Google Street Views: Caught In the Act

May 31, 2007 5:27pm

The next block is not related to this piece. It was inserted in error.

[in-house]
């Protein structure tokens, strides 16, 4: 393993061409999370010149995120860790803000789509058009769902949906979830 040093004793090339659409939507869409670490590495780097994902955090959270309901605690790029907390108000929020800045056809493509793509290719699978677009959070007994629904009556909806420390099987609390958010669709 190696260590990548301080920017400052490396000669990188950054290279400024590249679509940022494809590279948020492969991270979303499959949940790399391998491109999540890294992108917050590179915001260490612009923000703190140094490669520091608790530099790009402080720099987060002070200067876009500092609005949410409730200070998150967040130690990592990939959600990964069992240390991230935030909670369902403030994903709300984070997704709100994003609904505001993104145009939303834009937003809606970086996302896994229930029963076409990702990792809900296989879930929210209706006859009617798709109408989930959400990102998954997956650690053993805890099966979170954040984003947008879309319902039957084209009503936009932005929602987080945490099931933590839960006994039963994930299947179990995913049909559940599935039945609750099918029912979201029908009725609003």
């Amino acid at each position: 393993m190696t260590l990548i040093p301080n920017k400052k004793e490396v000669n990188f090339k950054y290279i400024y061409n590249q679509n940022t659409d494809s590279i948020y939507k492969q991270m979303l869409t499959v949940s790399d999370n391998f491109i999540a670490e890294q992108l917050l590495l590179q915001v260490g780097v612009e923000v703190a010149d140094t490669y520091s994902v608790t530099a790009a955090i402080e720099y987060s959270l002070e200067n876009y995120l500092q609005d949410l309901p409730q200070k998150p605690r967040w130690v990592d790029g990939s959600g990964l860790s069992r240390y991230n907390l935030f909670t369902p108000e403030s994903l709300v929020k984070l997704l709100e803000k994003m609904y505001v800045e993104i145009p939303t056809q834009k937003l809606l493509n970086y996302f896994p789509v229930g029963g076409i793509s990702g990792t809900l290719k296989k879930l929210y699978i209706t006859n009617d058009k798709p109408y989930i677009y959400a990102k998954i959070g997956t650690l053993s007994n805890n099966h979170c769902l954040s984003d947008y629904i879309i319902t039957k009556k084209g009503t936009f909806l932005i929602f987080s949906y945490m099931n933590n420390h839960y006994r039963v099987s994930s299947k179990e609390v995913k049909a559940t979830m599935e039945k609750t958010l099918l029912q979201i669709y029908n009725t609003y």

People who’ve gone poking around Google’s newly-unveiled "Street Views" have found a whole lotta stuff, some of which  has been at the top of the Drudge Report, others of which made it into Mike Nizza’s post at the New York Times:    A man on the street outside an adult bookstore….  A couple of people near a homeless shelter.  Would friends recognize them? And what is one man doing climbing a gate off Van Ness Ave. in San Francisco?  Is it his place?  Elinor Mills of CNET writes of a man at the Electronic Frontier Foundation–which spends a lot of time on digital  privacy–who was nailed smoking on the street by a Google-Maps wannabe a few years ago. This is one of those risks one runs in a digital democracy, where we’re all, presumably, free to do as we please, but we run the risk that some camera, routinely recording everything that’s going on, will catch us doing something that may take some explaining. The old argument, "If I’ve done nothing wrong I have nothing to hide," doesn’t cut it here.  The guy outside the porn shop may never have gone in–but might he have to have an awkward conversation with his wife?  Or his boss?  "All the imagery was taken by vehicles on public roads," said Google’s Stephen Chau–twice–when I asked him about such  matters yesterday.  "There are tools for people to flag images they don’t think are appropriate."  In other words, it’s not Google’s fault that it’s creating this massive database of random street scenes, and you’re free to go have your face  removed from an image if you’re offended–but you need to know you were out there when Google’s van happened to go by,  systematically recording every square foot it passed. In San Francisco, the detail is good enough that you can read license plates.  (In other cities, the images, provided by  outside companies, have lower resolution.)  The pictures are hardly live–but you don’t know when they were taken. When Google Maps first debuted, I went and looked for my own home.  I surmise, from the trees and the sun angle, that the  picture was taken in winter, in the early afternoon.  My car is not there. 

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